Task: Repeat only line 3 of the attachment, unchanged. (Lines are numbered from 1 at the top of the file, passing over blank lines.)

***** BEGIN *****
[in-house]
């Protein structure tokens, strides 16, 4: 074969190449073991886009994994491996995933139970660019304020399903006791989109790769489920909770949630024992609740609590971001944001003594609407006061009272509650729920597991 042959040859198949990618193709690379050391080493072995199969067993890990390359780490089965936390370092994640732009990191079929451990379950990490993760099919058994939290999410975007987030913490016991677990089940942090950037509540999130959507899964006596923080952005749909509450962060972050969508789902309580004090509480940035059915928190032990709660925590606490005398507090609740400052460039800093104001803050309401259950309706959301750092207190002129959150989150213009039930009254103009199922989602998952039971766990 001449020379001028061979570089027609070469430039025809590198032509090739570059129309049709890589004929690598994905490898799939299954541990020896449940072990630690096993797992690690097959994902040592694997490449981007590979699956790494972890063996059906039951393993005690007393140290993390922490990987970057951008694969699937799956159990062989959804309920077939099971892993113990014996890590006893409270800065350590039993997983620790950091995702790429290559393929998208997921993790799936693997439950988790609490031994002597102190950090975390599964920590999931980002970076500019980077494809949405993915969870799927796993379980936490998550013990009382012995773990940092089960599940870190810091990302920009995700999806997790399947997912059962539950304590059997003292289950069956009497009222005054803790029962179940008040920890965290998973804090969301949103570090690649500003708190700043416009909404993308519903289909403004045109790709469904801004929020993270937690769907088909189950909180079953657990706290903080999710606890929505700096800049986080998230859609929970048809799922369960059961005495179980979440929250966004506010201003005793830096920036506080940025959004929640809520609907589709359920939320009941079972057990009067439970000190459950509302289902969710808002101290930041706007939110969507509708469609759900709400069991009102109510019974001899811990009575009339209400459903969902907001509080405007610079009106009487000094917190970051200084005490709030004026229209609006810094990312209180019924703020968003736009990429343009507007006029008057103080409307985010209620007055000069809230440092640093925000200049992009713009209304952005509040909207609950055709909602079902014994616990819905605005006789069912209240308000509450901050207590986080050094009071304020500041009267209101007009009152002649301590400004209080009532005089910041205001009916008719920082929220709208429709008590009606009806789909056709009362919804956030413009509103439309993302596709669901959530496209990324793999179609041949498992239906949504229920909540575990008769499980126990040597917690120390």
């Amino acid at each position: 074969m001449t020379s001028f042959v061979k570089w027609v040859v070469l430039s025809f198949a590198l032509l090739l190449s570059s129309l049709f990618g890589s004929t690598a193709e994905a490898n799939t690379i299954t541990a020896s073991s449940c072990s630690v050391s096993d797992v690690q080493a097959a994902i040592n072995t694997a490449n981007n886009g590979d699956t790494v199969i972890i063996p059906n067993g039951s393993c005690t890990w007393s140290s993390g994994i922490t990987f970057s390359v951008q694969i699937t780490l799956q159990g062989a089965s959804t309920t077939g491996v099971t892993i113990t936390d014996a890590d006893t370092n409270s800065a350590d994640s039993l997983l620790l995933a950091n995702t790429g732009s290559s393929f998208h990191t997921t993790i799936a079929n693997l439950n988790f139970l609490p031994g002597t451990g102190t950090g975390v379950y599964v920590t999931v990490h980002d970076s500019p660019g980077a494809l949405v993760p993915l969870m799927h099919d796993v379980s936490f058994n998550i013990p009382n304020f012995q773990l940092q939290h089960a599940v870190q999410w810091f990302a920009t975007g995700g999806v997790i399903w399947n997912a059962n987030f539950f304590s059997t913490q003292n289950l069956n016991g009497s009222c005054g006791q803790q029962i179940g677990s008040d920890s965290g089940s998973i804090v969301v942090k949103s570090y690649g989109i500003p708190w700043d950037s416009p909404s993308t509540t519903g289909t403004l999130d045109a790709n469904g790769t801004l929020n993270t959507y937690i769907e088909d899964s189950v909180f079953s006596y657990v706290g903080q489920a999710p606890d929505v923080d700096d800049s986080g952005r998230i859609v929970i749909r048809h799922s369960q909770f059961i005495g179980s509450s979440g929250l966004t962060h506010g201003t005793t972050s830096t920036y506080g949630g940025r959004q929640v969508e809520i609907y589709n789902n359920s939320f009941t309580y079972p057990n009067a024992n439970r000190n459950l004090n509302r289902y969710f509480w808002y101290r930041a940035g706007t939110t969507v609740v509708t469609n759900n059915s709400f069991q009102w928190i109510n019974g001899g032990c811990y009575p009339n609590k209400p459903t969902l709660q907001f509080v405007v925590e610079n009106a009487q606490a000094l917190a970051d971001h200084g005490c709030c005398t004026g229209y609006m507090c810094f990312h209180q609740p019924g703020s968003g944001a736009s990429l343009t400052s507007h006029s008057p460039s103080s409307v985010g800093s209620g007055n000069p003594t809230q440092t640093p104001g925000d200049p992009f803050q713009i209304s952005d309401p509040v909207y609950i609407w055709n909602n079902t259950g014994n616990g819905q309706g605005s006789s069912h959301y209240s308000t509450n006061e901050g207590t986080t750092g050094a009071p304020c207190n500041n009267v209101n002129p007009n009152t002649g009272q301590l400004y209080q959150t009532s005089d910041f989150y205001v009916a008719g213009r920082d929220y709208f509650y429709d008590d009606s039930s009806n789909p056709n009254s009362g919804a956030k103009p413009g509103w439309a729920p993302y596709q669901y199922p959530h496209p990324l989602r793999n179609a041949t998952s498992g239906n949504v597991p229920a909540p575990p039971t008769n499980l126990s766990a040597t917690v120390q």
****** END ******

């Amino acid at each position: 074969m001449t020379s001028f042959v061979k570089w027609v040859v070469l430039s025809f198949a590198l032509l090739l190449s570059s129309l049709f990618g890589s004929t690598a193709e994905a490898n799939t690379i299954t541990a020896s073991s449940c072990s630690v050391s096993d797992v690690q080493a097959a994902i040592n072995t694997a490449n981007n886009g590979d699956t790494v199969i972890i063996p059906n067993g039951s393993c005690t890990w007393s140290s993390g994994i922490t990987f970057s390359v951008q694969i699937t780490l799956q159990g062989a089965s959804t309920t077939g491996v099971t892993i113990t936390d014996a890590d006893t370092n409270s800065a350590d994640s039993l997983l620790l995933a950091n995702t790429g732009s290559s393929f998208h990191t997921t993790i799936a079929n693997l439950n988790f139970l609490p031994g002597t451990g102190t950090g975390v379950y599964v920590t999931v990490h980002d970076s500019p660019g980077a494809l949405v993760p993915l969870m799927h099919d796993v379980s936490f058994n998550i013990p009382n304020f012995q773990l940092q939290h089960a599940v870190q999410w810091f990302a920009t975007g995700g999806v997790i399903w399947n997912a059962n987030f539950f304590s059997t913490q003292n289950l069956n016991g009497s009222c005054g006791q803790q029962i179940g677990s008040d920890s965290g089940s998973i804090v969301v942090k949103s570090y690649g989109i500003p708190w700043d950037s416009p909404s993308t509540t519903g289909t403004l999130d045109a790709n469904g790769t801004l929020n993270t959507y937690i769907e088909d899964s189950v909180f079953s006596y657990v706290g903080q489920a999710p606890d929505v923080d700096d800049s986080g952005r998230i859609v929970i749909r048809h799922s369960q909770f059961i005495g179980s509450s979440g929250l966004t962060h506010g201003t005793t972050s830096t920036y506080g949630g940025r959004q929640v969508e809520i609907y589709n789902n359920s939320f009941t309580y079972p057990n009067a024992n439970r000190n459950l004090n509302r289902y969710f509480w808002y101290r930041a940035g706007t939110t969507v609740v509708t469609n759900n059915s709400f069991q009102w928190i109510n019974g001899g032990c811990y009575p009339n609590k209400p459903t969902l709660q907001f509080v405007v925590e610079n009106a009487q606490a000094l917190a970051d971001h200084g005490c709030c005398t004026g229209y609006m507090c810094f990312h209180q609740p019924g703020s968003g944001a736009s990429l343009t400052s507007h006029s008057p460039s103080s409307v985010g800093s209620g007055n000069p003594t809230q440092t640093p104001g925000d200049p992009f803050q713009i209304s952005d309401p509040v909207y609950i609407w055709n909602n079902t259950g014994n616990g819905q309706g605005s006789s069912h959301y209240s308000t509450n006061e901050g207590t986080t750092g050094a009071p304020c207190n500041n009267v209101n002129p007009n009152t002649g009272q301590l400004y209080q959150t009532s005089d910041f989150y205001v009916a008719g213009r920082d929220y709208f509650y429709d008590d009606s039930s009806n789909p056709n009254s009362g919804a956030k103009p413009g509103w439309a729920p993302y596709q669901y199922p959530h496209p990324l989602r793999n179609a041949t998952s498992g239906n949504v597991p229920a909540p575990p039971t008769n499980l126990s766990a040597t917690v120390q």